It is worth pausing for a second on the clause. As I have argued in previous debates, the immigration system must be robust, but it must also be fair, and seen to be fair, because public confidence will be restored only if it is both robust and fair.
The Minister will be aware that people are worried that the clause might be used to violate the protections offered by various international conventions to which the Government remain signed up. As we heard in the evidence session, some people believe that we should pull out of the European convention on human rights. I am not conscious that that is yet Government policy, although it is a fast-moving area, but there are genuine concerns out there that the wide powers that the clause gives to the Secretary of State might be used to violate people’s rights under the ECHR, various Community treaties or the refugee convention. It is worth noting clause 7(2)(e), which states that regulations may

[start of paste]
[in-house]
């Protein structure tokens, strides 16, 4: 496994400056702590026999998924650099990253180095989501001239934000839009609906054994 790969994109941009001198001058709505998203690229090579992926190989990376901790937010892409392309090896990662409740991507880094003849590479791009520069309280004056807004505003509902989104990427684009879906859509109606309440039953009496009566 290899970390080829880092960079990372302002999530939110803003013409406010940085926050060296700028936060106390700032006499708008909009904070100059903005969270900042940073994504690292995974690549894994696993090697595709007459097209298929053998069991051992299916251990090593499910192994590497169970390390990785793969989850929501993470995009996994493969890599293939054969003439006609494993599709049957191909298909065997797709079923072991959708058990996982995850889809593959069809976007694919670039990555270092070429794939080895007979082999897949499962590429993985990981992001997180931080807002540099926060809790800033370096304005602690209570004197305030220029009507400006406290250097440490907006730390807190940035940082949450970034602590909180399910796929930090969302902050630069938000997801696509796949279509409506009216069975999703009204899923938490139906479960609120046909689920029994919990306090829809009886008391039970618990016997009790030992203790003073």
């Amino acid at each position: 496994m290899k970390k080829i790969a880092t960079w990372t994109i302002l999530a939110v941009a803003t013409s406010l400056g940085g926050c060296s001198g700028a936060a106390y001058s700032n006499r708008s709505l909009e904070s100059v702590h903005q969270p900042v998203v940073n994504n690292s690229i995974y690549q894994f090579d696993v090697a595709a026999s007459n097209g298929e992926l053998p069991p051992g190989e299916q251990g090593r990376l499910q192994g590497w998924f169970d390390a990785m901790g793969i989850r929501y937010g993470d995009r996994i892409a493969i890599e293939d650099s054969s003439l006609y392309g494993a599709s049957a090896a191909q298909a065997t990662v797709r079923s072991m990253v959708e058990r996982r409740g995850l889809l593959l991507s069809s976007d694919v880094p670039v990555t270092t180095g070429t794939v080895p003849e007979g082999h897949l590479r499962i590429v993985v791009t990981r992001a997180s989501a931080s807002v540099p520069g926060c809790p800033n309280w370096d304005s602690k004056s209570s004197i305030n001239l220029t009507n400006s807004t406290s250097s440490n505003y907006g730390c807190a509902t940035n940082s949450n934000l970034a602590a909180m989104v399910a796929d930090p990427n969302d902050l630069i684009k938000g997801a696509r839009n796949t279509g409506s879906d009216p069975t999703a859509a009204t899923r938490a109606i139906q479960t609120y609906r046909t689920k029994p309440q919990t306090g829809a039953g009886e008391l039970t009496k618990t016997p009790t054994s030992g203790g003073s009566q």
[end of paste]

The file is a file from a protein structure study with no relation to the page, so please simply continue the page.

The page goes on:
“provide for the consequence of a failure to be at the discretion of the Secretary of State.”
That is potentially a hugely wide provision, giving the Secretary of State quasi-judicial powers of a high order.
No such clause should pass the House without its being noted that such powers are potentially dangerous in the hands of an unscrupulous Secretary of State. It is part of the scrutiny role of the House to point out potential dangers, which I am sure are unintended. There are points to be made about the rights of individuals under various conventions. I hope thatthe Minister can reassure us on them; otherwise, the provision will cause deep unease in various parts of the community.